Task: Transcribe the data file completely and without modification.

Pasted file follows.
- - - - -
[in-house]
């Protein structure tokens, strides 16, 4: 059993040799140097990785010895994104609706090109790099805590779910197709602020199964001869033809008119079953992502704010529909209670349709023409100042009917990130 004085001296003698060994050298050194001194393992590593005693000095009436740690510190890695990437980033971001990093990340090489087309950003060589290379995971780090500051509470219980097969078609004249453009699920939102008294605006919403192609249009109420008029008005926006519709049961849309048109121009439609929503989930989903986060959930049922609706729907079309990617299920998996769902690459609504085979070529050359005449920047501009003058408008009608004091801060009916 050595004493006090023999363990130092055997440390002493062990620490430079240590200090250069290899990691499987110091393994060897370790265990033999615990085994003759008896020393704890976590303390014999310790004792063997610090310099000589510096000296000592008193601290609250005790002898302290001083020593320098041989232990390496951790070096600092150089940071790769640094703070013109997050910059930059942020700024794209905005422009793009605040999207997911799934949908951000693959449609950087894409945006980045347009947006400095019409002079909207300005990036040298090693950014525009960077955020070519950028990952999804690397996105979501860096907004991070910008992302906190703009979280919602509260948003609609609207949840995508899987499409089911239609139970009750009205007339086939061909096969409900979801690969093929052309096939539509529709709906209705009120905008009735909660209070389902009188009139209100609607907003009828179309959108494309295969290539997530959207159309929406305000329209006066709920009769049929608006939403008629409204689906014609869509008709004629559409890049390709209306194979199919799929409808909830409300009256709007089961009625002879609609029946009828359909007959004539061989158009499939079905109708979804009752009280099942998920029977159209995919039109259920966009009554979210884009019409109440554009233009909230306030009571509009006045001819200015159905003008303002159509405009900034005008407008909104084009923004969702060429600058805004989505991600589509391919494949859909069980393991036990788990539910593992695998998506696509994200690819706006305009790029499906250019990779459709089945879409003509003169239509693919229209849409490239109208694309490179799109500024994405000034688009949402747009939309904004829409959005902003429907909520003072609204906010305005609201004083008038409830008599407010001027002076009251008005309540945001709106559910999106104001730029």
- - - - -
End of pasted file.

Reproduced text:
[in-house]
């Protein structure tokens, strides 16, 4: 059993040799140097990785010895994104609706090109790099805590779910197709602020199964001869033809008119079953992502704010529909209670349709023409100042009917990130 004085001296003698060994050298050194001194393992590593005693000095009436740690510190890695990437980033971001990093990340090489087309950003060589290379995971780090500051509470219980097969078609004249453009699920939102008294605006919403192609249009109420008029008005926006519709049961849309048109121009439609929503989930989903986060959930049922609706729907079309990617299920998996769902690459609504085979070529050359005449920047501009003058408008009608004091801060009916 050595004493006090023999363990130092055997440390002493062990620490430079240590200090250069290899990691499987110091393994060897370790265990033999615990085994003759008896020393704890976590303390014999310790004792063997610090310099000589510096000296000592008193601290609250005790002898302290001083020593320098041989232990390496951790070096600092150089940071790769640094703070013109997050910059930059942020700024794209905005422009793009605040999207997911799934949908951000693959449609950087894409945006980045347009947006400095019409002079909207300005990036040298090693950014525009960077955020070519950028990952999804690397996105979501860096907004991070910008992302906190703009979280919602509260948003609609609207949840995508899987499409089911239609139970009750009205007339086939061909096969409900979801690969093929052309096939539509529709709906209705009120905008009735909660209070389902009188009139209100609607907003009828179309959108494309295969290539997530959207159309929406305000329209006066709920009769049929608006939403008629409204689906014609869509008709004629559409890049390709209306194979199919799929409808909830409300009256709007089961009625002879609609029946009828359909007959004539061989158009499939079905109708979804009752009280099942998920029977159209995919039109259920966009009554979210884009019409109440554009233009909230306030009571509009006045001819200015159905003008303002159509405009900034005008407008909104084009923004969702060429600058805004989505991600589509391919494949859909069980393991036990788990539910593992695998998506696509994200690819706006305009790029499906250019990779459709089945879409003509003169239509693919229209849409490239109208694309490179799109500024994405000034688009949402747009939309904004829409959005902003429907909520003072609204906010305005609201004083008038409830008599407010001027002076009251008005309540945001709106559910999106104001730029």